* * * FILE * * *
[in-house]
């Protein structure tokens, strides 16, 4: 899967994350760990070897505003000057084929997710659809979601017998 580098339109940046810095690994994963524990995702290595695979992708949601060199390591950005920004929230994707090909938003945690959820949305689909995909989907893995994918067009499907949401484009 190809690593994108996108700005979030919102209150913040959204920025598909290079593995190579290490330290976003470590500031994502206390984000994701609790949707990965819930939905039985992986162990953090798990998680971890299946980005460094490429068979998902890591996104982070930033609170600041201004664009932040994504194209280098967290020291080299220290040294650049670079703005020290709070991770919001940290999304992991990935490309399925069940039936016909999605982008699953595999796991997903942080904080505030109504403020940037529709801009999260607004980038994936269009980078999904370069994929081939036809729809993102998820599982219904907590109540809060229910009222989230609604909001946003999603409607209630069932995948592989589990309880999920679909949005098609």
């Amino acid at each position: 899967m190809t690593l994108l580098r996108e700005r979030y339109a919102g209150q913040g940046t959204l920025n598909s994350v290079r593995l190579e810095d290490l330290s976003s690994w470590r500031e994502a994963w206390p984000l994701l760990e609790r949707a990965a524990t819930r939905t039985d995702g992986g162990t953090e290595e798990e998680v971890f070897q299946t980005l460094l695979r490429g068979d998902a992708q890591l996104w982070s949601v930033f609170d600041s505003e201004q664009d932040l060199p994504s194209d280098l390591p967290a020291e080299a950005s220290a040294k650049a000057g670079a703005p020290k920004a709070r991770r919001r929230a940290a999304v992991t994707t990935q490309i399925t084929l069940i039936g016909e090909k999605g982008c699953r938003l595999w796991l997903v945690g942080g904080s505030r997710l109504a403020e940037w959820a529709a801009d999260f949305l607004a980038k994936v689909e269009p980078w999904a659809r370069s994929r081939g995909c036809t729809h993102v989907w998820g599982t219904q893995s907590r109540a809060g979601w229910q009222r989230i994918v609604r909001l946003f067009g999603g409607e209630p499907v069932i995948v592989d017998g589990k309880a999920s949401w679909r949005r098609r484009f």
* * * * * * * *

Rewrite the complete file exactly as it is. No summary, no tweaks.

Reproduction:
[in-house]
């Protein structure tokens, strides 16, 4: 899967994350760990070897505003000057084929997710659809979601017998 580098339109940046810095690994994963524990995702290595695979992708949601060199390591950005920004929230994707090909938003945690959820949305689909995909989907893995994918067009499907949401484009 190809690593994108996108700005979030919102209150913040959204920025598909290079593995190579290490330290976003470590500031994502206390984000994701609790949707990965819930939905039985992986162990953090798990998680971890299946980005460094490429068979998902890591996104982070930033609170600041201004664009932040994504194209280098967290020291080299220290040294650049670079703005020290709070991770919001940290999304992991990935490309399925069940039936016909999605982008699953595999796991997903942080904080505030109504403020940037529709801009999260607004980038994936269009980078999904370069994929081939036809729809993102998820599982219904907590109540809060229910009222989230609604909001946003999603409607209630069932995948592989589990309880999920679909949005098609």
């Amino acid at each position: 899967m190809t690593l994108l580098r996108e700005r979030y339109a919102g209150q913040g940046t959204l920025n598909s994350v290079r593995l190579e810095d290490l330290s976003s690994w470590r500031e994502a994963w206390p984000l994701l760990e609790r949707a990965a524990t819930r939905t039985d995702g992986g162990t953090e290595e798990e998680v971890f070897q299946t980005l460094l695979r490429g068979d998902a992708q890591l996104w982070s949601v930033f609170d600041s505003e201004q664009d932040l060199p994504s194209d280098l390591p967290a020291e080299a950005s220290a040294k650049a000057g670079a703005p020290k920004a709070r991770r919001r929230a940290a999304v992991t994707t990935q490309i399925t084929l069940i039936g016909e090909k999605g982008c699953r938003l595999w796991l997903v945690g942080g904080s505030r997710l109504a403020e940037w959820a529709a801009d999260f949305l607004a980038k994936v689909e269009p980078w999904a659809r370069s994929r081939g995909c036809t729809h993102v989907w998820g599982t219904q893995s907590r109540a809060g979601w229910q009222r989230i994918v609604r909001l946003f067009g999603g409607e209630p499907v069932i995948v592989d017998g589990k309880a999920s949401w679909r949005r098609r484009f």